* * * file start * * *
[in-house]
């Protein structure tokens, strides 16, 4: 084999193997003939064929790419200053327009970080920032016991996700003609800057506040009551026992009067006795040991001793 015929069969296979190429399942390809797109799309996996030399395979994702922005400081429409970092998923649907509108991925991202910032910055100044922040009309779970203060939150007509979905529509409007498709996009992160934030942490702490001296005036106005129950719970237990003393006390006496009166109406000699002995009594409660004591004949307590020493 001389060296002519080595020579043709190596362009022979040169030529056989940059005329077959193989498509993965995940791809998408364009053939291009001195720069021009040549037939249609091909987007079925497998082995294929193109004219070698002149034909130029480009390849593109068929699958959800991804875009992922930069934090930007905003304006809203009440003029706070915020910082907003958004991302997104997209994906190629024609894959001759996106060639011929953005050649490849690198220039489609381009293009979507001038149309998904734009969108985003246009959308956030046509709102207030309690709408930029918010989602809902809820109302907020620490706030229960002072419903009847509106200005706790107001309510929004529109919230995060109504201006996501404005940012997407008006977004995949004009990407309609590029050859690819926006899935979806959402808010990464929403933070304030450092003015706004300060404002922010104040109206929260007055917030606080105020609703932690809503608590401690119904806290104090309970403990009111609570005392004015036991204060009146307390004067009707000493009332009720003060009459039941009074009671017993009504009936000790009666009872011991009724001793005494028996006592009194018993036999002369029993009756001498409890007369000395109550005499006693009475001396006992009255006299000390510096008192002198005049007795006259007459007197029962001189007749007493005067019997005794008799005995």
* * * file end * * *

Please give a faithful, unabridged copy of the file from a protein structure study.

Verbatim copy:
[in-house]
């Protein structure tokens, strides 16, 4: 084999193997003939064929790419200053327009970080920032016991996700003609800057506040009551026992009067006795040991001793 015929069969296979190429399942390809797109799309996996030399395979994702922005400081429409970092998923649907509108991925991202910032910055100044922040009309779970203060939150007509979905529509409007498709996009992160934030942490702490001296005036106005129950719970237990003393006390006496009166109406000699002995009594409660004591004949307590020493 001389060296002519080595020579043709190596362009022979040169030529056989940059005329077959193989498509993965995940791809998408364009053939291009001195720069021009040549037939249609091909987007079925497998082995294929193109004219070698002149034909130029480009390849593109068929699958959800991804875009992922930069934090930007905003304006809203009440003029706070915020910082907003958004991302997104997209994906190629024609894959001759996106060639011929953005050649490849690198220039489609381009293009979507001038149309998904734009969108985003246009959308956030046509709102207030309690709408930029918010989602809902809820109302907020620490706030229960002072419903009847509106200005706790107001309510929004529109919230995060109504201006996501404005940012997407008006977004995949004009990407309609590029050859690819926006899935979806959402808010990464929403933070304030450092003015706004300060404002922010104040109206929260007055917030606080105020609703932690809503608590401690119904806290104090309970403990009111609570005392004015036991204060009146307390004067009707000493009332009720003060009459039941009074009671017993009504009936000790009666009872011991009724001793005494028996006592009194018993036999002369029993009756001498409890007369000395109550005499006693009475001396006992009255006299000390510096008192002198005049007795006259007459007197029962001189007749007493005067019997005794008799005995």